Nabila was an excellent source to tap into the Babar's, also the only one I had at my disposal on quick time. And she is my secretary, lest you forget.
I met Nabila in a bank some three years ago. That was the time I was living off my inheritance and didn’t need employment or business or an agency. I just sold off what little I had and enjoyed life big time.
One fine morning, I walked into this swanky new private bank that had opened in Blue Area. News had reached me through the grapevine that the customer service was par excellence and pretty. The first desk was customer service and who sat behind it, my own Nabila.
Of course I told her about my non existent business, my search for a bank that knew how to accommodate my special needs, had flexible timings, dedicated staff, personalized service. Nabila talked about Running Finance (mine had already run its life), credit lines, access to VIP lounges, free credit cards, free life insurance, provided I opened an account they had titled Platinum Discovery. She spoke with such delight, that I wanted to rob a bank and place all the money at Nabila's disposal.
It was a beautiful conversation and I walked out convinced that if anything I needed in life it had to be a platinum status account. Of course, I promised Nabila, I would look into it, my bankers would not let go my account so easily (true, I owed the bank money) and my chartered accountants had to be taken into confidence.
Over the next week or so, I had coffee with Nabila from across the customer service desk. By the time the week was over, I knew it was time we shifted to more hospitable environs, where things other than money could be spoken about.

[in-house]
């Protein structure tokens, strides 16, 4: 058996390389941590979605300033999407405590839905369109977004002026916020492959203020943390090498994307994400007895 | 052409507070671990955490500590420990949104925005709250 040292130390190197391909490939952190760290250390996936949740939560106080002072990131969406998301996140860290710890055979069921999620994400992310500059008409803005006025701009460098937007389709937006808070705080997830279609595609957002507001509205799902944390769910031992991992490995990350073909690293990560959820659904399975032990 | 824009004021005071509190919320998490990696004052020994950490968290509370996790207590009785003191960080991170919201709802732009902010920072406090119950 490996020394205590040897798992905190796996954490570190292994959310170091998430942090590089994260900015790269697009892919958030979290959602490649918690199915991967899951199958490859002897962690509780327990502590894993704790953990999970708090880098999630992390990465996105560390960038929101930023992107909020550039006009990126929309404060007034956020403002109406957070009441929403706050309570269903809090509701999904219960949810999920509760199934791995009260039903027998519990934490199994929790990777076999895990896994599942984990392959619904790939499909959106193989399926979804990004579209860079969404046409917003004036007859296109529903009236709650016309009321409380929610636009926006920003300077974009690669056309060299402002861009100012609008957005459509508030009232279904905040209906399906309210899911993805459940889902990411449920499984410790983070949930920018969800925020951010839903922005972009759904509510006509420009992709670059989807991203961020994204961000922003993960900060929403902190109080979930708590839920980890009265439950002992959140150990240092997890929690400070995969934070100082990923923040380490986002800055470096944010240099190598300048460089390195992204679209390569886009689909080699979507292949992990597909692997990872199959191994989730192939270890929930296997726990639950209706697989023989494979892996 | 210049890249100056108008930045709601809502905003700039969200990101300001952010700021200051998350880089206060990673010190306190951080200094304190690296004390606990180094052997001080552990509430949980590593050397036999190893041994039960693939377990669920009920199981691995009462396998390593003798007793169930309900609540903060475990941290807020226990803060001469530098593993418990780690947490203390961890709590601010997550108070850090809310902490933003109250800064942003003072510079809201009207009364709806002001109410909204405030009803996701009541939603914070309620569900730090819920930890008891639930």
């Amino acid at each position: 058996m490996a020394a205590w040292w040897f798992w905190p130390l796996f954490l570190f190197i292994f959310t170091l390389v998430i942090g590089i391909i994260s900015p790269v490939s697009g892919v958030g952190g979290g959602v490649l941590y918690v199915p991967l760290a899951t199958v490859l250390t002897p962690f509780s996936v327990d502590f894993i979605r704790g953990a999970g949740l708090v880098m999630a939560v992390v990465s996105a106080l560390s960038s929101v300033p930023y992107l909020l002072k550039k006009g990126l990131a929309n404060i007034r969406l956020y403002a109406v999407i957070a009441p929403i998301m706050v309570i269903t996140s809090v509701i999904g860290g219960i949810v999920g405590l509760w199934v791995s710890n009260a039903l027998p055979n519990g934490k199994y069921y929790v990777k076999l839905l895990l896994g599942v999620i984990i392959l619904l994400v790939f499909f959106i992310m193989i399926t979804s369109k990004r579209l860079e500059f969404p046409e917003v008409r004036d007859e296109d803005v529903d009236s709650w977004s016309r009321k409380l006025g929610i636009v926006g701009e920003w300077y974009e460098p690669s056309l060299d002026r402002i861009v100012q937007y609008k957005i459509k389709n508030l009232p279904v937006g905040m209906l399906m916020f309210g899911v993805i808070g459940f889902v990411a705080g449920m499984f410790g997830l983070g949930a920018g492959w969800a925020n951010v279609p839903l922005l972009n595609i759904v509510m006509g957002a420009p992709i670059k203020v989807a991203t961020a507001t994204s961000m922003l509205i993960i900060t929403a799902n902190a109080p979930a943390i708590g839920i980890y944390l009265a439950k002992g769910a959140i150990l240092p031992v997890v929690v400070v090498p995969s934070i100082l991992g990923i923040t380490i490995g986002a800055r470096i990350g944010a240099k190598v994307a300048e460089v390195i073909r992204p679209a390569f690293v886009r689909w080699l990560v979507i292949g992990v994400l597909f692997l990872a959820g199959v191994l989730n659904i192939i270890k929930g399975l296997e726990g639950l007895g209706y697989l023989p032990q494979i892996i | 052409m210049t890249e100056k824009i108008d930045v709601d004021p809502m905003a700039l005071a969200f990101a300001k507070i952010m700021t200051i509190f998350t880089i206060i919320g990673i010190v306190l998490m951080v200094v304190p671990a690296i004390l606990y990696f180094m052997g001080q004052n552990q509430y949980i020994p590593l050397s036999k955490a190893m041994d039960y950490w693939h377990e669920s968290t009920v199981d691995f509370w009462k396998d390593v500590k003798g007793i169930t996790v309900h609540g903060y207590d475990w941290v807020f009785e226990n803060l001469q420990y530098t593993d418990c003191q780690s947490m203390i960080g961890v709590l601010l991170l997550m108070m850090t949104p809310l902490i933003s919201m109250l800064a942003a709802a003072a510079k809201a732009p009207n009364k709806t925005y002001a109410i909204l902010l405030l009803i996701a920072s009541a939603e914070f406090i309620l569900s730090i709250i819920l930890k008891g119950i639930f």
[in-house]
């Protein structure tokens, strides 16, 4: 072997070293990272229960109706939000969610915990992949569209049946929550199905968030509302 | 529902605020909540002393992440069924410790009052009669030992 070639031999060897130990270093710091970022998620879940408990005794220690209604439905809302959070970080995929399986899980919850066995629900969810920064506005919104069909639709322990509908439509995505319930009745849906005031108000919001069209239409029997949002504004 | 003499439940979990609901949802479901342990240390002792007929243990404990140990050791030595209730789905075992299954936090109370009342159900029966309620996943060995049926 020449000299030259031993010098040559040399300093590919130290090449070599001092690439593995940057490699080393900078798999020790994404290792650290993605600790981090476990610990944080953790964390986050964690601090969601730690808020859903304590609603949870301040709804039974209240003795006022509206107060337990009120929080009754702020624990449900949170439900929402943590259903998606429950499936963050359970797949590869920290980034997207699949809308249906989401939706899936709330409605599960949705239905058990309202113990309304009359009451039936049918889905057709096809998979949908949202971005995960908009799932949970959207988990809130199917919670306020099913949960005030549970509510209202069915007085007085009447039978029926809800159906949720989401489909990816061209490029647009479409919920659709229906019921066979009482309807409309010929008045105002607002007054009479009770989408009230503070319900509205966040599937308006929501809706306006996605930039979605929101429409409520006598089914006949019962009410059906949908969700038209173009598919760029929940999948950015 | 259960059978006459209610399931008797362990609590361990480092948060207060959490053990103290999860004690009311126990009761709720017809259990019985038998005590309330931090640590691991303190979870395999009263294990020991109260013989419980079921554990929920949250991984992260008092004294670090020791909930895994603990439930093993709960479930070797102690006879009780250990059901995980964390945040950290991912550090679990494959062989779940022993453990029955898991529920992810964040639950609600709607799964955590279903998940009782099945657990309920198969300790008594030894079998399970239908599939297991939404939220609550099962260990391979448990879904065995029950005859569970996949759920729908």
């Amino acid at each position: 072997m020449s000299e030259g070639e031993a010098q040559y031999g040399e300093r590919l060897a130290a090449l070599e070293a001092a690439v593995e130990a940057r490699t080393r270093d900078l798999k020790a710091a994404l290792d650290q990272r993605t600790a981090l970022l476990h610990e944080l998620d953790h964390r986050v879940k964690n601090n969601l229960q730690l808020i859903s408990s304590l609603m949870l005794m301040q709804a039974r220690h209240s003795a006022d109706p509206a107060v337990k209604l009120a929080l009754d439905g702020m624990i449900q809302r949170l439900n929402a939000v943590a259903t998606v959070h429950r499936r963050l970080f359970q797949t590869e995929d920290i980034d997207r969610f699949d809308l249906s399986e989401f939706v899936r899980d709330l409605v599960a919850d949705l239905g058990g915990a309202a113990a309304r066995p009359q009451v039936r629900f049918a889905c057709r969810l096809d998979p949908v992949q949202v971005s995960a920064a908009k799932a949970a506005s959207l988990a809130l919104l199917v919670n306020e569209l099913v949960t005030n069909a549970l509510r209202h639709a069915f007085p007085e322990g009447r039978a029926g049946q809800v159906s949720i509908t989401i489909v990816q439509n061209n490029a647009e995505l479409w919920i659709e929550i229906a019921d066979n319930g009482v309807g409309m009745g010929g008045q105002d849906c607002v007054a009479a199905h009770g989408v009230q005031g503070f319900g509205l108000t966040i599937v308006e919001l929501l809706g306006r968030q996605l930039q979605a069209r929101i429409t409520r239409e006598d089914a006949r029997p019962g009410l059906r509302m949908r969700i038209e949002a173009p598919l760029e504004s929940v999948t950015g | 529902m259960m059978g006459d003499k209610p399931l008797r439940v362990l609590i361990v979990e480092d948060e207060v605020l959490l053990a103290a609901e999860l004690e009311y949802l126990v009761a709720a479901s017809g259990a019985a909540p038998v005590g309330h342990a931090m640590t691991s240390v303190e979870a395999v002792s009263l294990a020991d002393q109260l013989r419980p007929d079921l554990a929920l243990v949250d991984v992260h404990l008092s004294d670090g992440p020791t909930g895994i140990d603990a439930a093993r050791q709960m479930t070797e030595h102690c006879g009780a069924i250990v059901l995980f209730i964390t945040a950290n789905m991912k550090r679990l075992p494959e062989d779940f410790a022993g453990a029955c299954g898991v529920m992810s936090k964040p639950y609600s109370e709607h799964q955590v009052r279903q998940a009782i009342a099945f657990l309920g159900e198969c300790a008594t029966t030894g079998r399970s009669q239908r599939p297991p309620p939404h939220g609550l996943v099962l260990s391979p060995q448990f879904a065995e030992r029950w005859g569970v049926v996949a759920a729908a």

I wrote a letter to the President of the bank, praised him for having the vision to hire a great customer service team named Nabila and gave her a copy by hand.
That day she sparkled with delight, "It is such a nice gesture Dilbar." We had dinner the same night.
Nabila was open, frank, daring, everything that you want to have in a potential lover. She wasn’t religious then, wore no burqa like a nun. She had one problem; she was looking for marriage, stability and children. So I caved in to her and promised her more than that including stars and heavens. Being a man of my word, it was from my bedroom sheets that she felt what it was like to see the heavens, be in them, fly in them. By that time she knew I had no wealth, no company (the agency was yet to be born) and we fell in love. Correction she fell in love. Now falling in love is a signal to me that the game is over.
In any case I was spared the break up; her nosy brother found out about us; the family threatened me that either I marry her or else…